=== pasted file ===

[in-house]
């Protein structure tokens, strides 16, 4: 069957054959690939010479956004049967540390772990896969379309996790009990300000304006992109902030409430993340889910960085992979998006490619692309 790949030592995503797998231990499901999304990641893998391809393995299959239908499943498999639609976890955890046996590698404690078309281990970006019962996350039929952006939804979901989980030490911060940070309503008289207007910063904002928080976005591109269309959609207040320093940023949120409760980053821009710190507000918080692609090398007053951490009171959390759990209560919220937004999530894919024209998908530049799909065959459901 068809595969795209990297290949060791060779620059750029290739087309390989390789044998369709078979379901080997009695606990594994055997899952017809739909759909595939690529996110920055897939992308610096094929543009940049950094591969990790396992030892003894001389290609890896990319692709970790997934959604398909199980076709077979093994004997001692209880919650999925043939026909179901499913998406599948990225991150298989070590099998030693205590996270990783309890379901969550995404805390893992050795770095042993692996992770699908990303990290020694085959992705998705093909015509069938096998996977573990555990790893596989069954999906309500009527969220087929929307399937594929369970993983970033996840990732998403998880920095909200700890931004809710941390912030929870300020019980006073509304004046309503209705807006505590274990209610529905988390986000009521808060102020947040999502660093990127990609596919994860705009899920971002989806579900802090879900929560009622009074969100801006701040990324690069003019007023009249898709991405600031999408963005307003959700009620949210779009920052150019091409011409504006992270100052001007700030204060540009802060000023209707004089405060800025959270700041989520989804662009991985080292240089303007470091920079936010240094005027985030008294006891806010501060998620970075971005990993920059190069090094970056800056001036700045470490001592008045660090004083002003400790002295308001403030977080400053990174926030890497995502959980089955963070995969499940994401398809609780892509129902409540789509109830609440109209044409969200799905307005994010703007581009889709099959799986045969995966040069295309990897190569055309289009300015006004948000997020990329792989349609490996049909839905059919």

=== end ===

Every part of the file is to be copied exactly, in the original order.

[in-house]
């Protein structure tokens, strides 16, 4: 069957054959690939010479956004049967540390772990896969379309996790009990300000304006992109902030409430993340889910960085992979998006490619692309 790949030592995503797998231990499901999304990641893998391809393995299959239908499943498999639609976890955890046996590698404690078309281990970006019962996350039929952006939804979901989980030490911060940070309503008289207007910063904002928080976005591109269309959609207040320093940023949120409760980053821009710190507000918080692609090398007053951490009171959390759990209560919220937004999530894919024209998908530049799909065959459901 068809595969795209990297290949060791060779620059750029290739087309390989390789044998369709078979379901080997009695606990594994055997899952017809739909759909595939690529996110920055897939992308610096094929543009940049950094591969990790396992030892003894001389290609890896990319692709970790997934959604398909199980076709077979093994004997001692209880919650999925043939026909179901499913998406599948990225991150298989070590099998030693205590996270990783309890379901969550995404805390893992050795770095042993692996992770699908990303990290020694085959992705998705093909015509069938096998996977573990555990790893596989069954999906309500009527969220087929929307399937594929369970993983970033996840990732998403998880920095909200700890931004809710941390912030929870300020019980006073509304004046309503209705807006505590274990209610529905988390986000009521808060102020947040999502660093990127990609596919994860705009899920971002989806579900802090879900929560009622009074969100801006701040990324690069003019007023009249898709991405600031999408963005307003959700009620949210779009920052150019091409011409504006992270100052001007700030204060540009802060000023209707004089405060800025959270700041989520989804662009991985080292240089303007470091920079936010240094005027985030008294006891806010501060998620970075971005990993920059190069090094970056800056001036700045470490001592008045660090004083002003400790002295308001403030977080400053990174926030890497995502959980089955963070995969499940994401398809609780892509129902409540789509109830609440109209044409969200799905307005994010703007581009889709099959799986045969995966040069295309990897190569055309289009300015006004948000997020990329792989349609490996049909839905059919």